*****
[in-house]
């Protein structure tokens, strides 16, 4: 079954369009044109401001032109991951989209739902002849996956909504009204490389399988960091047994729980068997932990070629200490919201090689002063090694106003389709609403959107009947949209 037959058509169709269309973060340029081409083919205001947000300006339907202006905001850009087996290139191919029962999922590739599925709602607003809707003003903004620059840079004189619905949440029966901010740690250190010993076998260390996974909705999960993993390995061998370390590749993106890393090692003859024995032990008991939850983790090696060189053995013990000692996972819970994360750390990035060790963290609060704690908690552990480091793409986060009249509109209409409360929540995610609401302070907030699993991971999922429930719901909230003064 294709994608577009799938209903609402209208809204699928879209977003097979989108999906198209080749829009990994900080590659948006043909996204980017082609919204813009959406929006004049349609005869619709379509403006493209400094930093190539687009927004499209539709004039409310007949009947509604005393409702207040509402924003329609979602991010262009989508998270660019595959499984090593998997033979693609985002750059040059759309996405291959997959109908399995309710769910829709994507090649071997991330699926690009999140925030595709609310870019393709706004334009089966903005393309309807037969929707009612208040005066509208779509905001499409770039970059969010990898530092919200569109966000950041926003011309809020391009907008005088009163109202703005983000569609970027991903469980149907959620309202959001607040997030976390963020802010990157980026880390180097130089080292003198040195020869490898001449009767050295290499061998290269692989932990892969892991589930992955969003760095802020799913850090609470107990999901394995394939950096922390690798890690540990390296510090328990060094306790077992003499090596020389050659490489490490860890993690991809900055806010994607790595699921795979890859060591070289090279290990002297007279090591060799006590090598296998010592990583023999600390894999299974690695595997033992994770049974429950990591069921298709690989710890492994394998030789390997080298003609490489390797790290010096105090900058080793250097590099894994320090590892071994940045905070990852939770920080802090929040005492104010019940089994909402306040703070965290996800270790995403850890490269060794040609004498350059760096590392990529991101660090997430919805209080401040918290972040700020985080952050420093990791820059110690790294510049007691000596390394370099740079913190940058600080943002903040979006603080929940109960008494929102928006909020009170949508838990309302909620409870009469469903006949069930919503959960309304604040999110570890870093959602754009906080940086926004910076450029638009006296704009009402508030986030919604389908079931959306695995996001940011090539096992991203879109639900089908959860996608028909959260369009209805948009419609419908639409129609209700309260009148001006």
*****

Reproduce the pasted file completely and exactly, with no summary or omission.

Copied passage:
[in-house]
């Protein structure tokens, strides 16, 4: 079954369009044109401001032109991951989209739902002849996956909504009204490389399988960091047994729980068997932990070629200490919201090689002063090694106003389709609403959107009947949209 037959058509169709269309973060340029081409083919205001947000300006339907202006905001850009087996290139191919029962999922590739599925709602607003809707003003903004620059840079004189619905949440029966901010740690250190010993076998260390996974909705999960993993390995061998370390590749993106890393090692003859024995032990008991939850983790090696060189053995013990000692996972819970994360750390990035060790963290609060704690908690552990480091793409986060009249509109209409409360929540995610609401302070907030699993991971999922429930719901909230003064 294709994608577009799938209903609402209208809204699928879209977003097979989108999906198209080749829009990994900080590659948006043909996204980017082609919204813009959406929006004049349609005869619709379509403006493209400094930093190539687009927004499209539709004039409310007949009947509604005393409702207040509402924003329609979602991010262009989508998270660019595959499984090593998997033979693609985002750059040059759309996405291959997959109908399995309710769910829709994507090649071997991330699926690009999140925030595709609310870019393709706004334009089966903005393309309807037969929707009612208040005066509208779509905001499409770039970059969010990898530092919200569109966000950041926003011309809020391009907008005088009163109202703005983000569609970027991903469980149907959620309202959001607040997030976390963020802010990157980026880390180097130089080292003198040195020869490898001449009767050295290499061998290269692989932990892969892991589930992955969003760095802020799913850090609470107990999901394995394939950096922390690798890690540990390296510090328990060094306790077992003499090596020389050659490489490490860890993690991809900055806010994607790595699921795979890859060591070289090279290990002297007279090591060799006590090598296998010592990583023999600390894999299974690695595997033992994770049974429950990591069921298709690989710890492994394998030789390997080298003609490489390797790290010096105090900058080793250097590099894994320090590892071994940045905070990852939770920080802090929040005492104010019940089994909402306040703070965290996800270790995403850890490269060794040609004498350059760096590392990529991101660090997430919805209080401040918290972040700020985080952050420093990791820059110690790294510049007691000596390394370099740079913190940058600080943002903040979006603080929940109960008494929102928006909020009170949508838990309302909620409870009469469903006949069930919503959960309304604040999110570890870093959602754009906080940086926004910076450029638009006296704009009402508030986030919604389908079931959306695995996001940011090539096992991203879109639900089908959860996608028909959260369009209805948009419609419908639409129609209700309260009148001006």